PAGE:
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Jose Mourinho's men produced a shocking first-half display against the German side and will need to do much better if they have serious aspirations of winning the Champions League

COMMENT
By Ben Hayward | Spanish Football Writer

Mixed feelings for Jose Mourinho and Real Madrid. Another night of drama at the Santiago Bernabeu saw the Spanish side avoid a double Dortmund defeat, following their 2-1 loss in Germany late last month, but left doubts over the team's ability to fulfil their Decima dream under the Portuguese coach.

Madrid's fans will leave the Bernabeu on something of a high after Mesut Ozil's late leveller, but Mourinho will be furious at how his side handed the initiative to the visitors in a quite dreadful opening 45 minutes.

Already playing catch up in La Liga and with their priorities firmly set on reclaiming European football's finest trophy for the first time since 2002 (since which time Barcelona have claimed the title on three occasions), Mourinho's men must do a lot, lot better than this.

So often Madrid seem to start slowly and gift the visiting team a head start and, while that may be usually harmless in La Liga, such slipshod showings will be punished at the very highest level. And Dortmund showed that.

The Germans deservedly went ahead against an insipid Madrid when Marco Reus found an enormous hole in the Madrid defence and lashed a fierce drive past Iker Casillas, who could and perhaps should have done better despite the venom on the shot.

IN NUMBERS
Real Madrid's Group D difficulties
2 Mourinho's Madrid have lost both the games they have played in Germany - including the one at Dortmund
3 The Spanish side have netted three late goals in their two home matches in the current Champions League
4 Real have conceded four goals in two games against the Bundesliga giants
7 Madrid's points total in Group D, but they only have one from two games against the Germans, who have eight
16 Mourinho has now taken charge of 16 group games at Madrid. His only loss came at Dortmund
20 Madrid have made the second phase of every single Champions League since the change of format in 1992-93
The goal was hardly a surprise because Dortmund had twice come close. Madrid's marking was all over the place and credit must go to the Germans, who were running them ragged.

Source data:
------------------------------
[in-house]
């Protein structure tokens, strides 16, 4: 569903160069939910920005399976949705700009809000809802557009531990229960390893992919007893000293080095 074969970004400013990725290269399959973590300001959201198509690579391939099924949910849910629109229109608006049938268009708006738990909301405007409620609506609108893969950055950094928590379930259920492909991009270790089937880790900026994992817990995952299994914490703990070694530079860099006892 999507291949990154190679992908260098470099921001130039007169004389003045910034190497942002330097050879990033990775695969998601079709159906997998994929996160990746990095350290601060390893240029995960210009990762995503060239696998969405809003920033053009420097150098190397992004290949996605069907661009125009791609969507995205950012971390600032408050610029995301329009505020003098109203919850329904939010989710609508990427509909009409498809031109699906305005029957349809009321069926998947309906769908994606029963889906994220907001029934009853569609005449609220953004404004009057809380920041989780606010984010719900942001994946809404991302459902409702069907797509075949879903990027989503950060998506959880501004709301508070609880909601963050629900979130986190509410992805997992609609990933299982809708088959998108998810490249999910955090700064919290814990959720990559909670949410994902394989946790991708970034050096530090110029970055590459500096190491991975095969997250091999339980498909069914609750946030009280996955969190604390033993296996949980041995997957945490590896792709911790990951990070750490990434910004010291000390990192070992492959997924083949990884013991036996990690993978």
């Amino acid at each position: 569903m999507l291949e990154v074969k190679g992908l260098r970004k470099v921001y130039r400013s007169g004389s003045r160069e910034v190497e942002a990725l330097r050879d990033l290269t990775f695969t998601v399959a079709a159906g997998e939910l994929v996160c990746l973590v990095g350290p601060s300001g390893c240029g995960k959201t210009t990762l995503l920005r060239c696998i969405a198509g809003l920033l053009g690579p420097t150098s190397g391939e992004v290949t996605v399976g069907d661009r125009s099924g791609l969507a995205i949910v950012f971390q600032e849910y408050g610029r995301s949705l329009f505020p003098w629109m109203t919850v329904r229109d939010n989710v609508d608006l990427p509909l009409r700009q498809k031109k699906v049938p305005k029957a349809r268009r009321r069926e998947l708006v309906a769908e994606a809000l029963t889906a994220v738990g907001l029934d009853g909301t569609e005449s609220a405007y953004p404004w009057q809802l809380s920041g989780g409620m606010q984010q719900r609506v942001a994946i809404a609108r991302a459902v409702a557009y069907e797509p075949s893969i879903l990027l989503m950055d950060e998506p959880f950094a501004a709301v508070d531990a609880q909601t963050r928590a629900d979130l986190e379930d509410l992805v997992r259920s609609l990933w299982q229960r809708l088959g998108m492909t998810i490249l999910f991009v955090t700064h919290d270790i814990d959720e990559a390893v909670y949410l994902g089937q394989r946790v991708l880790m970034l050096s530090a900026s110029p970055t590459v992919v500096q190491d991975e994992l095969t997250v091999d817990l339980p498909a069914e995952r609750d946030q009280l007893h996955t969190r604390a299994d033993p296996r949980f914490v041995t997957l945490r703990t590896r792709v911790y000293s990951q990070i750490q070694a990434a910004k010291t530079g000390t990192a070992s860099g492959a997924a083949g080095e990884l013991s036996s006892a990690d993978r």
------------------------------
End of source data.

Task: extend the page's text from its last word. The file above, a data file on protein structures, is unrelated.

Pepe crashed a header home at the other end to restore parity but the visitors retook the lead - and deservedly so - before the interval as Mario Gotze finished a move which had begun with a long punt from the goalkeeper. Raphael Varane was unable to cut out the ball in the air, Sergio Ramos was caught ball-watching and Alvaro Arbeloa could only chase back to help the ball into the back of the net. It was a comedy of errors, but you could bet Mourinho wasn't laughing.

Nothing had worked for Madrid and it was no surprise to see changes after the interval. Gonzalo Higuain, who had been awful, was replaced by Jose Callejon, while Luka Modric - whose double-pivot partnership with Xabi Alonso failed miserably - gave way to the more combative Michael Essien.

Callejon soon had the ball in the net and was unfortunate to see his strike ruled out for offside, and Madrid dominated much of the remainder of the game as they set out on the front foot in search of a leveller. It looked as it would stay elusive but finally arrived in the dying minutes as Mesut Ozil's free kick fooled Roman Weidenfeller and handed Real a reprieve as they not only avoid defeat but stay just a point behind Dortmund in Group D with two games left - against Ajax at home and Manchester City away.

On the overall balance of play, they had probably not deserved to lose and should now qualify comfortably from Group D. But lessons need to be learned as defensive deficiencies remain for Real, as well as lapses in concentration and even complacency. Tougher tests will await in the knockout stages and Madrid will need to raise their game against the likes of Barcelona, Bayern Munich and perhaps Dortmund again. On this evidence, the Decima dream looks a distant one.

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